product review

Pregnant person holding white baby clothes

What do you really need for baby?

MinimalLayetteI’ll admit it, I am a total minimalist when it comes to baby gear. I hate the massive consumerism and all the STUFF they try to convince new moms they NEED. Phooey.

So here I present to you, Andrea’s minimalist list of what you need for a new baby:

Must haves:

  • Place for baby to sleep Your bed, bassinette near your bed, or crib.
  • Diapers Either cloth or disposable.
  • Clothing Probably more than you think. Go for utility over cute, for the most part. And skip anything that needs dry cleaning!! (Why do they even MAKE newborn clothes that are dry clean only?)
  • Car Seat Install it and have a tech check it before baby comes.

Nice to have:

  • Wrap/carrier Go to a babywearing gathering and see what people have and what you like. I’m a ring sling kinda gal.
  • Stroller Depends on how much and how you plan to use it. Are you a runner? Get a jogging stroller. If you’re a one car family and will be going a lot of walking like I was with my first, invest in a GOOD stroller with a basket for groceries, etc.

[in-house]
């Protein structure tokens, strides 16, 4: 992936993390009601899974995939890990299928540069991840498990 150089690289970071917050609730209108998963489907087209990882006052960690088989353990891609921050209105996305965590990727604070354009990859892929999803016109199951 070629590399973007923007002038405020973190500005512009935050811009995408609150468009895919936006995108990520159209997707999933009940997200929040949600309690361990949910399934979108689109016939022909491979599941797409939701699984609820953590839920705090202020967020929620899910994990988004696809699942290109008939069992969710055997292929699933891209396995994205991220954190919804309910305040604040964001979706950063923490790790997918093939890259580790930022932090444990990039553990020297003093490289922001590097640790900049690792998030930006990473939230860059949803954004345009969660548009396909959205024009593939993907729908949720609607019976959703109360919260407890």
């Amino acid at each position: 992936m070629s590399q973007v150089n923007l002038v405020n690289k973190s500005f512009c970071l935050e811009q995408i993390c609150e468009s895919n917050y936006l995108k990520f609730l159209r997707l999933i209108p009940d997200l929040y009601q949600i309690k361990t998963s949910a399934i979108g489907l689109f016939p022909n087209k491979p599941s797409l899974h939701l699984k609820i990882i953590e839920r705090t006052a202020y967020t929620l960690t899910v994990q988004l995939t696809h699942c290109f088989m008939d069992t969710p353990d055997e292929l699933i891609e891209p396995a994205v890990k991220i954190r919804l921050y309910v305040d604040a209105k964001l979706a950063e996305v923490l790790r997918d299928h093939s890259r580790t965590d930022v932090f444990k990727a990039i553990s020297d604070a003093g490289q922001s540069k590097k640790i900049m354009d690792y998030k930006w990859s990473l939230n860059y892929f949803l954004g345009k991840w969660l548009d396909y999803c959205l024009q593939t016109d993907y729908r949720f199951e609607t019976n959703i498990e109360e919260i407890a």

• Monitor If you live in a home big enough to need one. We lived in a 1 bed apartment when I had my first and the monitor was a joke.
  • Hand pump If you’re going to mostly be with baby.
  • Double electric pump If you’re going back to work.

That’s pretty much it.

Book Review: Deliver!

Deliver! A concise guide to helping the woman you love through labor.
This book is a short read – I finished it in about an hour – but is packed with lots of great information for labor support people. It’s very much targeted towards men who are in a romantic relationship with the laboring mom, and so might not be a good choice for a doula, friend or family member supporting the laboring mom. But for those in that type of relationship, this book is very useful.
I particularly liked the very simple approach. They don’t try to go into depth about the why, they focus on the how. The book is full of bullet points and diagrams to help get the points across.
There is excellent information on preparing for birth, including choosing a childbirth class, building a birth team, and writing a birth plan. I am not a huge fan of their advocating for birth “preferences” as I prefer a more assertive Birth Plan of Action, but they do make some very good points on how to write a document should you choose to do that.